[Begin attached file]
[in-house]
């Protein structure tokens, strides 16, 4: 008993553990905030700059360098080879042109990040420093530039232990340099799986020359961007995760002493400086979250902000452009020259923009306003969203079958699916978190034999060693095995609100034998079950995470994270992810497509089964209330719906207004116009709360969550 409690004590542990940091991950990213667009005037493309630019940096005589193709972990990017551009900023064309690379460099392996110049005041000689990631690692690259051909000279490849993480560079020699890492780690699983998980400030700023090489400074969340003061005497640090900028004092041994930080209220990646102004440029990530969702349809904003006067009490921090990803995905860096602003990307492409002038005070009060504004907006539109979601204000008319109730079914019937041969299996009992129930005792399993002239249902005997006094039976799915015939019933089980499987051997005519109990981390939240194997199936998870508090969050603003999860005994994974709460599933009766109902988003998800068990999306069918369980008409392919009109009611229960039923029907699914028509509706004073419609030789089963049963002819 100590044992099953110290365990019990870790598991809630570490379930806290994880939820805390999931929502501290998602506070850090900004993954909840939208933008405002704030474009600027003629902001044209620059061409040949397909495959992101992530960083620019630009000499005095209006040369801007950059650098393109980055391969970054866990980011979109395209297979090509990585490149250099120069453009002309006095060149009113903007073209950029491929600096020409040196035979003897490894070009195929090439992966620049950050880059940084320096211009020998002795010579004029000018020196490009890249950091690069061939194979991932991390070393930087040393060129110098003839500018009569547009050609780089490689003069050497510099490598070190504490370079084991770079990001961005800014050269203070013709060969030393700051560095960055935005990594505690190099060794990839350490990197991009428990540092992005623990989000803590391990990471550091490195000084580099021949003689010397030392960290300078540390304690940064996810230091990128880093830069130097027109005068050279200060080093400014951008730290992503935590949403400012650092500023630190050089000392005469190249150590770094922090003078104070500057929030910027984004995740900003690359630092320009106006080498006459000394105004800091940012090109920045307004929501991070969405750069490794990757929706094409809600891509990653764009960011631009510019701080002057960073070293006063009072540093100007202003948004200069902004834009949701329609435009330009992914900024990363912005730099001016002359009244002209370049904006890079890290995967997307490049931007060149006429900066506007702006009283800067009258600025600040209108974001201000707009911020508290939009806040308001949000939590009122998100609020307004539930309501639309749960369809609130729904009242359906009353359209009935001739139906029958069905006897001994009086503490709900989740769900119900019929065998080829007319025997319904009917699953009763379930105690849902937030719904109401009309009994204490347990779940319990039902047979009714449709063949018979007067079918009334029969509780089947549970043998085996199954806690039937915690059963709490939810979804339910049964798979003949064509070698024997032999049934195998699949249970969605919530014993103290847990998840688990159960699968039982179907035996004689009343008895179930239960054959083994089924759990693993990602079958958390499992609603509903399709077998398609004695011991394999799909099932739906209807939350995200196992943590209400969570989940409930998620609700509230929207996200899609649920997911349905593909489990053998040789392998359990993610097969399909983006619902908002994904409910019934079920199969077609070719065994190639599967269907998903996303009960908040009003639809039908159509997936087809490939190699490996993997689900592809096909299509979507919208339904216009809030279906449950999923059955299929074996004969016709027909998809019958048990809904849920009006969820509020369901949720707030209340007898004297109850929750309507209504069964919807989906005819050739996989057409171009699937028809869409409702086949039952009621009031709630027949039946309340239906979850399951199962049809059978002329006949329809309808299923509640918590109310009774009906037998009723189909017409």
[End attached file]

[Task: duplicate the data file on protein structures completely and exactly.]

[in-house]
């Protein structure tokens, strides 16, 4: 008993553990905030700059360098080879042109990040420093530039232990340099799986020359961007995760002493400086979250902000452009020259923009306003969203079958699916978190034999060693095995609100034998079950995470994270992810497509089964209330719906207004116009709360969550 409690004590542990940091991950990213667009005037493309630019940096005589193709972990990017551009900023064309690379460099392996110049005041000689990631690692690259051909000279490849993480560079020699890492780690699983998980400030700023090489400074969340003061005497640090900028004092041994930080209220990646102004440029990530969702349809904003006067009490921090990803995905860096602003990307492409002038005070009060504004907006539109979601204000008319109730079914019937041969299996009992129930005792399993002239249902005997006094039976799915015939019933089980499987051997005519109990981390939240194997199936998870508090969050603003999860005994994974709460599933009766109902988003998800068990999306069918369980008409392919009109009611229960039923029907699914028509509706004073419609030789089963049963002819 100590044992099953110290365990019990870790598991809630570490379930806290994880939820805390999931929502501290998602506070850090900004993954909840939208933008405002704030474009600027003629902001044209620059061409040949397909495959992101992530960083620019630009000499005095209006040369801007950059650098393109980055391969970054866990980011979109395209297979090509990585490149250099120069453009002309006095060149009113903007073209950029491929600096020409040196035979003897490894070009195929090439992966620049950050880059940084320096211009020998002795010579004029000018020196490009890249950091690069061939194979991932991390070393930087040393060129110098003839500018009569547009050609780089490689003069050497510099490598070190504490370079084991770079990001961005800014050269203070013709060969030393700051560095960055935005990594505690190099060794990839350490990197991009428990540092992005623990989000803590391990990471550091490195000084580099021949003689010397030392960290300078540390304690940064996810230091990128880093830069130097027109005068050279200060080093400014951008730290992503935590949403400012650092500023630190050089000392005469190249150590770094922090003078104070500057929030910027984004995740900003690359630092320009106006080498006459000394105004800091940012090109920045307004929501991070969405750069490794990757929706094409809600891509990653764009960011631009510019701080002057960073070293006063009072540093100007202003948004200069902004834009949701329609435009330009992914900024990363912005730099001016002359009244002209370049904006890079890290995967997307490049931007060149006429900066506007702006009283800067009258600025600040209108974001201000707009911020508290939009806040308001949000939590009122998100609020307004539930309501639309749960369809609130729904009242359906009353359209009935001739139906029958069905006897001994009086503490709900989740769900119900019929065998080829007319025997319904009917699953009763379930105690849902937030719904109401009309009994204490347990779940319990039902047979009714449709063949018979007067079918009334029969509780089947549970043998085996199954806690039937915690059963709490939810979804339910049964798979003949064509070698024997032999049934195998699949249970969605919530014993103290847990998840688990159960699968039982179907035996004689009343008895179930239960054959083994089924759990693993990602079958958390499992609603509903399709077998398609004695011991394999799909099932739906209807939350995200196992943590209400969570989940409930998620609700509230929207996200899609649920997911349905593909489990053998040789392998359990993610097969399909983006619902908002994904409910019934079920199969077609070719065994190639599967269907998903996303009960908040009003639809039908159509997936087809490939190699490996993997689900592809096909299509979507919208339904216009809030279906449950999923059955299929074996004969016709027909998809019958048990809904849920009006969820509020369901949720707030209340007898004297109850929750309507209504069964919807989906005819050739996989057409171009699937028809869409409702086949039952009621009031709630027949039946309340239906979850399951199962049809059978002329006949329809309808299923509640918590109310009774009906037998009723189909017409």